The adorable Kristi at La Bella Figura gave me this award. The honor is wonderful, but perhaps I am touched most of all by the random act of kindness, appreciation and recognition from a friend I have never met.
I am deeply grateful. The rules are a little complicated. I am to thank Kristi, which I do profusely (and so will you if you visit her blog) and pass this gift along to seven other bloggers I admire. Before doing the latter I am to tell you seven things you do not know about me.
Here follows then, seven things people who know me well probably don't know:
1.) When I was a senior in high school I was voted Homecoming Queen. (Don't get excited, this is a stranger than fiction story.)
First let me explain the school: It was a Catholic girls "academy," there were maybe 300 hundred or so girls in the entire building. My class numbered about 27. We had no connection whatsoever with a boys' school. I did not know any boys -- I was a late bloomer -- and I didn't know I was running for Homecoming Queen or anything else for that matter. It was a complete and horrifying surprise.
The nuns were frantic and set out to find a date for me, which they finally did. The poor boy who picked me up, corsage in hand, was as miserable as I was. The two of us spent the worst night of our lives well-chaperoned by parents and nuns. Six months later he joined the seminary.
2.) I loved my ex-mother-in-law almost as much as my own mother.
3.) One early evening entering our apartment building in Detroit, I saw the lobby was filled with police and hysterical residents. No one was allowed to go near the elevators. Minutes later two bodies were wheeled out into the night. We were told later there had been a double murder over a drug deal gone bad. The apartment of the victims, a man and a woman, was two floors up, exactly over ours. All I wanted to do was get out of town.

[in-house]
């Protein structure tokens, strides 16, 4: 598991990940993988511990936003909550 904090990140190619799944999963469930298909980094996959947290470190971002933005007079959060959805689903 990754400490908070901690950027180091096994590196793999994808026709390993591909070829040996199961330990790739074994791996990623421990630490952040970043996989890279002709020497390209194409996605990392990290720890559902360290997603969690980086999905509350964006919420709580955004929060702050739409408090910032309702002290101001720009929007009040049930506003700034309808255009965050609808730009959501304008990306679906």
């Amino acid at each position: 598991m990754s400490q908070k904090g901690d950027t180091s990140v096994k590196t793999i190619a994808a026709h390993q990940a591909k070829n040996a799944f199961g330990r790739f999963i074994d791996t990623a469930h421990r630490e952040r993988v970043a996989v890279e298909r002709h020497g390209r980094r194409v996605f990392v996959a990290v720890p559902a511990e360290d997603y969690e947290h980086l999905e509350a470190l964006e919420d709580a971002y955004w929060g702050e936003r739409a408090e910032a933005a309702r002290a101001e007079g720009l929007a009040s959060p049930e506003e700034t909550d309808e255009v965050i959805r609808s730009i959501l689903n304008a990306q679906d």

4.) I knew how to make a dry martini when I was eight-years-old.
5.) Jack Nicholson invited me to dinner.
6.) Sean Connery asked me in the middle of an interview why I wasn't home where I belonged instead of out working. Michael Caine told him to calm down and stop being rude.
7.) One of the greatest bosses I've ever had, and now a long-lost friend, Kurt Leudke,*gave me this advice when he asked me to write a gossipy/social/fashiony column for the "Detroit Free Press": "Write it exactly the way you talk and don't forget, if you say it; it's true, you're the expert."
He also said: "Remember -- good or bad -- if they're talking about you; you're interesting." This had nothing to do with me. It was merely an observation on the vagaries of life discussed at length over cocktails.
Now for part two of the award deal: Giving back. (I hope I'll have an opportunity to give more, I'm just playing by the rules here.)
At the same time I would like to give my amazing honor from last week, the Sugar Doll Award
from Els at Mon Avis, Mes Amis to the brilliant writer, Big Little Wolf at Daily Plate of Crazy
(**Kurt Leudke was nominated for an Academy Award for his original screen play "Absence of Malice" and won the Oscar for "Out of Africa".)